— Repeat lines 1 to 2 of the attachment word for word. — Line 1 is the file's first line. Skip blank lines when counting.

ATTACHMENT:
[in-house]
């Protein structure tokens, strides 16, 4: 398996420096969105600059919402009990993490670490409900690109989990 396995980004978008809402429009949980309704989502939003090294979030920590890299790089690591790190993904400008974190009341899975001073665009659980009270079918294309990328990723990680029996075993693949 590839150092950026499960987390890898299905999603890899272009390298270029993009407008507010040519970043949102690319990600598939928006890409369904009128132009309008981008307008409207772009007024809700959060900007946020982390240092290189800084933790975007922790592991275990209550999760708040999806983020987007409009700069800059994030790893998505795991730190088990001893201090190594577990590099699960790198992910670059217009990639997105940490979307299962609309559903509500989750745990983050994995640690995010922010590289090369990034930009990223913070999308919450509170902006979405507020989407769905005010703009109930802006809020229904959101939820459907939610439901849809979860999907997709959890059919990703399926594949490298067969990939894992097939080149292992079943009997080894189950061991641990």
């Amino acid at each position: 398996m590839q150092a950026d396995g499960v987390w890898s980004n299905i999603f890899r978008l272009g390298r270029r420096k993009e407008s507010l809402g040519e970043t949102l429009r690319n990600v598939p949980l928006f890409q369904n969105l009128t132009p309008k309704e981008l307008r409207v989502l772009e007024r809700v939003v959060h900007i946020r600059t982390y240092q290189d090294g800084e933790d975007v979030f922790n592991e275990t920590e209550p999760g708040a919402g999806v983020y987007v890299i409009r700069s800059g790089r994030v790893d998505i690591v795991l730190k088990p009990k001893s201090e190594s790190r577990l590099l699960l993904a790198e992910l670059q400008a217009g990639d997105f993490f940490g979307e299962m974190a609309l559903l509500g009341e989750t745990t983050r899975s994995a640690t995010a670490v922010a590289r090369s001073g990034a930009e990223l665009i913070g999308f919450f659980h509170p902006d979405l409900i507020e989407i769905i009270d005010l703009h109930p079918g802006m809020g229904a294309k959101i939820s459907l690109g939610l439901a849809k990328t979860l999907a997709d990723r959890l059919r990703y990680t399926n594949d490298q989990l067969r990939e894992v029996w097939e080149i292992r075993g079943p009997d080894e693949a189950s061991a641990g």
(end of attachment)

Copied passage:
[in-house]
């Protein structure tokens, strides 16, 4: 398996420096969105600059919402009990993490670490409900690109989990 396995980004978008809402429009949980309704989502939003090294979030920590890299790089690591790190993904400008974190009341899975001073665009659980009270079918294309990328990723990680029996075993693949 590839150092950026499960987390890898299905999603890899272009390298270029993009407008507010040519970043949102690319990600598939928006890409369904009128132009309008981008307008409207772009007024809700959060900007946020982390240092290189800084933790975007922790592991275990209550999760708040999806983020987007409009700069800059994030790893998505795991730190088990001893201090190594577990590099699960790198992910670059217009990639997105940490979307299962609309559903509500989750745990983050994995640690995010922010590289090369990034930009990223913070999308919450509170902006979405507020989407769905005010703009109930802006809020229904959101939820459907939610439901849809979860999907997709959890059919990703399926594949490298067969990939894992097939080149292992079943009997080894189950061991641990």